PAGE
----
The CIA’s traditional role in assassinations was up until now speculated in private, but never proven or publicly debated. However, the work of Evan Wright, the award-winning journalist, uncovers the undercover activities of a secret CIA unit.
According to Wright, the post-9/11 era was the turning point in the CIA’s relationship with the President even as the most dreaded secret agency in the world made strategic shift in the way it operated. President Bush’s 2001 executive order gave the CIA the ultimate power to murder perceived enemies while absolving the President and the other elected functionaries from responsibility.
One of the greatest secrets of the post-9/11 era was the President’s approval to create a top secret assassination unit within the CIA aimed at striking down Al-Quaeda operatives. The agency outsourced this job to the private security firm Blackwater. According to Wright, “It seems to have marked the first time the U.S. government outsourced a covert assassination service to private enterprise.”
While the Presidential order turned the CIA into the ultimate killing machine, the man responsible for running the terror machine was Enrique Prado, a high ranking CIA officer turned Blackwater employee.
According to Wright, Prado who overlooked the assassination units of the CIA as well as the contractor was a trigger happy devil. His record was tainted by seven murders while he worked as a bodyguard for a narco crime boss.
The CIA defended him as unavailable for questioning. Investigation against him was shut down, so he was never arrested or tried.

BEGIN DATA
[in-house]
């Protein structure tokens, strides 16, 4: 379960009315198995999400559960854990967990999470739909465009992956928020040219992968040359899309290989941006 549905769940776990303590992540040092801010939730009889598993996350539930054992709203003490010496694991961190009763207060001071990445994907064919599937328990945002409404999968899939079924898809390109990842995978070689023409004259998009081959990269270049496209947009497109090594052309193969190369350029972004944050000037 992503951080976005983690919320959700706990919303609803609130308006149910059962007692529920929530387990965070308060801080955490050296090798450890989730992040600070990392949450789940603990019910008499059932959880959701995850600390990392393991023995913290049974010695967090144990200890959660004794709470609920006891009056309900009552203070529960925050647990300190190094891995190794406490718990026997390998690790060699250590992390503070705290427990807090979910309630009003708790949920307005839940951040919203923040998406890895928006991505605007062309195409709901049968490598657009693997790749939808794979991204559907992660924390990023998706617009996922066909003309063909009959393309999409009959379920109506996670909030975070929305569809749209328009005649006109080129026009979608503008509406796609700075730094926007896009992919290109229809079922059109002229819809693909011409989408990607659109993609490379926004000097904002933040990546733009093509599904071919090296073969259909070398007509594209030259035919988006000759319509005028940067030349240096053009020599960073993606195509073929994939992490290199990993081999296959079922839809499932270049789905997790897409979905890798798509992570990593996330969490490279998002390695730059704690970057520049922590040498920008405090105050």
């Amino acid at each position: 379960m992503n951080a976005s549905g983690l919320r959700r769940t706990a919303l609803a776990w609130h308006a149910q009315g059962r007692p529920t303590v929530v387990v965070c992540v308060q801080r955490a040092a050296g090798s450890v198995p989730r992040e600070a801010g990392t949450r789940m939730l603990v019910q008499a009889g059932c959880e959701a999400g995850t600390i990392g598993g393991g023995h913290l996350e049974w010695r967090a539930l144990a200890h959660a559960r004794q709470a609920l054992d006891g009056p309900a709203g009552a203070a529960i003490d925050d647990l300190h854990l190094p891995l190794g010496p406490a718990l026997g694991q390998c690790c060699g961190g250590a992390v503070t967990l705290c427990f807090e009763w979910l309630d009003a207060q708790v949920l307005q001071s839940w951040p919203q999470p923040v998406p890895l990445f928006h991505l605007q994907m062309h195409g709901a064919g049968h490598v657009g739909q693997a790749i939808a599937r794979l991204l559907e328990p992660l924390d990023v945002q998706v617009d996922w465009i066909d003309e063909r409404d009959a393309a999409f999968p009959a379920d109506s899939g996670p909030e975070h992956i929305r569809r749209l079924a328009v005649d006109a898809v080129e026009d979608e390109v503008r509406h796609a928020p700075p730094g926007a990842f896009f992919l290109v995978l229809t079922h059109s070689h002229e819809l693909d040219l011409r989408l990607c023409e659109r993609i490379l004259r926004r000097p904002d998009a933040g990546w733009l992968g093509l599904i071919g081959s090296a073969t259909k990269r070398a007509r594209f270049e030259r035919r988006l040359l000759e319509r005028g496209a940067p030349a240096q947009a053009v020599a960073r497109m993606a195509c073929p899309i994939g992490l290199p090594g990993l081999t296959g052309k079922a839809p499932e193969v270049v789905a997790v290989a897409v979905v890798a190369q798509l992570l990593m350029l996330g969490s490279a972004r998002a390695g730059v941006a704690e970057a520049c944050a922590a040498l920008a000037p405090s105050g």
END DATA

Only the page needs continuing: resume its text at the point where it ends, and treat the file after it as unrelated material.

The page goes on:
Wright investigated the covert acts of terror perpetrated by the outsourced firm of which Prado was in-charge with the mandate “to kill people with precision, without getting caught.” At least two sources informed Wright that the unit began “whacking people like crazy”.
Prado’s resume appears lifted straight out of a Hollywood thriller. A top American spy against China and deputy to counter-terrorism chief Cofer Black, he is a veteran of central American wars who oversaw the CIA’s operation in Korea followed by a stint at Blackwater.
However, the most intriguing aspect of his career is having started out as a hitman for a notorious Miami mobster and continuing to work for the mob even while working in CIA. Finally, he took over the charge of CIA’s assassination squad against Al-Quaeda.
Wright unfolds the fascinating mystery of Prado in his aptly titled e-book How to Get Away with Murder in America.
Ricky Prado, the boyhood friend of Albert San Pedro, a.k.a. “the maniac” who eventually became an influential person in South Florida and a major trafficker, proved ultimately loyal to him whether as his hit-man or as a senior CIA operative.
This opinion article was written by an independent writer. The opinions and views expressed herein are those of the author and are not necessarily intended to reflect those of DigitalJournal.com